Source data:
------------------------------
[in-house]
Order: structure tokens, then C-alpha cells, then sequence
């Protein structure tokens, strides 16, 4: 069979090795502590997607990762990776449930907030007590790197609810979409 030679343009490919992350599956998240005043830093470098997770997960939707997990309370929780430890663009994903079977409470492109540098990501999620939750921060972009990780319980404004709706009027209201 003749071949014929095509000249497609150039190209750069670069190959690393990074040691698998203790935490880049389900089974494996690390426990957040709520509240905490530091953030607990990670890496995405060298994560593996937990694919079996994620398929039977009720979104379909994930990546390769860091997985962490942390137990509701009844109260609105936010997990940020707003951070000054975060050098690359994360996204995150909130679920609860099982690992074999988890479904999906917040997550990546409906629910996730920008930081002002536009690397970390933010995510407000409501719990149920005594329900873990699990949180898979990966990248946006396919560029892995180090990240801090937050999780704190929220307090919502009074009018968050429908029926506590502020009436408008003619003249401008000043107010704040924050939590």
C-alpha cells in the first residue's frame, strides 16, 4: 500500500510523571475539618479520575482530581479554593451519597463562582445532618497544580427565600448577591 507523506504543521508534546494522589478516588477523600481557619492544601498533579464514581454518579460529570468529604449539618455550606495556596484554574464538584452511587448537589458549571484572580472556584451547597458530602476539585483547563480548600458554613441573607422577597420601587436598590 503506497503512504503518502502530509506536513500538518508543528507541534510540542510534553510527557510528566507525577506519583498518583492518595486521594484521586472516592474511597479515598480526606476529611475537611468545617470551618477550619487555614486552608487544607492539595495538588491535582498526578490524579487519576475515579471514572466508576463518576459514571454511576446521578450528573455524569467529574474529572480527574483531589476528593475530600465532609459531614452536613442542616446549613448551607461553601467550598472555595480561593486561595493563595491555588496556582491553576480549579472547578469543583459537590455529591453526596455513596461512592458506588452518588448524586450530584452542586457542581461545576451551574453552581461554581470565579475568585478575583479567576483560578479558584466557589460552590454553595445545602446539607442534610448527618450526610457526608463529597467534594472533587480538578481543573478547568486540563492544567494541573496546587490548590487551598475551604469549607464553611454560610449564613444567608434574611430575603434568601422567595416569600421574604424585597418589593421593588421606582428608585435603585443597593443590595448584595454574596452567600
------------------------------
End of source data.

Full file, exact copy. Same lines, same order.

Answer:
[in-house]
Order: structure tokens, then C-alpha cells, then sequence
């Protein structure tokens, strides 16, 4: 069979090795502590997607990762990776449930907030007590790197609810979409 030679343009490919992350599956998240005043830093470098997770997960939707997990309370929780430890663009994903079977409470492109540098990501999620939750921060972009990780319980404004709706009027209201 003749071949014929095509000249497609150039190209750069670069190959690393990074040691698998203790935490880049389900089974494996690390426990957040709520509240905490530091953030607990990670890496995405060298994560593996937990694919079996994620398929039977009720979104379909994930990546390769860091997985962490942390137990509701009844109260609105936010997990940020707003951070000054975060050098690359994360996204995150909130679920609860099982690992074999988890479904999906917040997550990546409906629910996730920008930081002002536009690397970390933010995510407000409501719990149920005594329900873990699990949180898979990966990248946006396919560029892995180090990240801090937050999780704190929220307090919502009074009018968050429908029926506590502020009436408008003619003249401008000043107010704040924050939590």
C-alpha cells in the first residue's frame, strides 16, 4: 500500500510523571475539618479520575482530581479554593451519597463562582445532618497544580427565600448577591 507523506504543521508534546494522589478516588477523600481557619492544601498533579464514581454518579460529570468529604449539618455550606495556596484554574464538584452511587448537589458549571484572580472556584451547597458530602476539585483547563480548600458554613441573607422577597420601587436598590 503506497503512504503518502502530509506536513500538518508543528507541534510540542510534553510527557510528566507525577506519583498518583492518595486521594484521586472516592474511597479515598480526606476529611475537611468545617470551618477550619487555614486552608487544607492539595495538588491535582498526578490524579487519576475515579471514572466508576463518576459514571454511576446521578450528573455524569467529574474529572480527574483531589476528593475530600465532609459531614452536613442542616446549613448551607461553601467550598472555595480561593486561595493563595491555588496556582491553576480549579472547578469543583459537590455529591453526596455513596461512592458506588452518588448524586450530584452542586457542581461545576451551574453552581461554581470565579475568585478575583479567576483560578479558584466557589460552590454553595445545602446539607442534610448527618450526610457526608463529597467534594472533587480538578481543573478547568486540563492544567494541573496546587490548590487551598475551604469549607464553611454560610449564613444567608434574611430575603434568601422567595416569600421574604424585597418589593421593588421606582428608585435603585443597593443590595448584595454574596452567600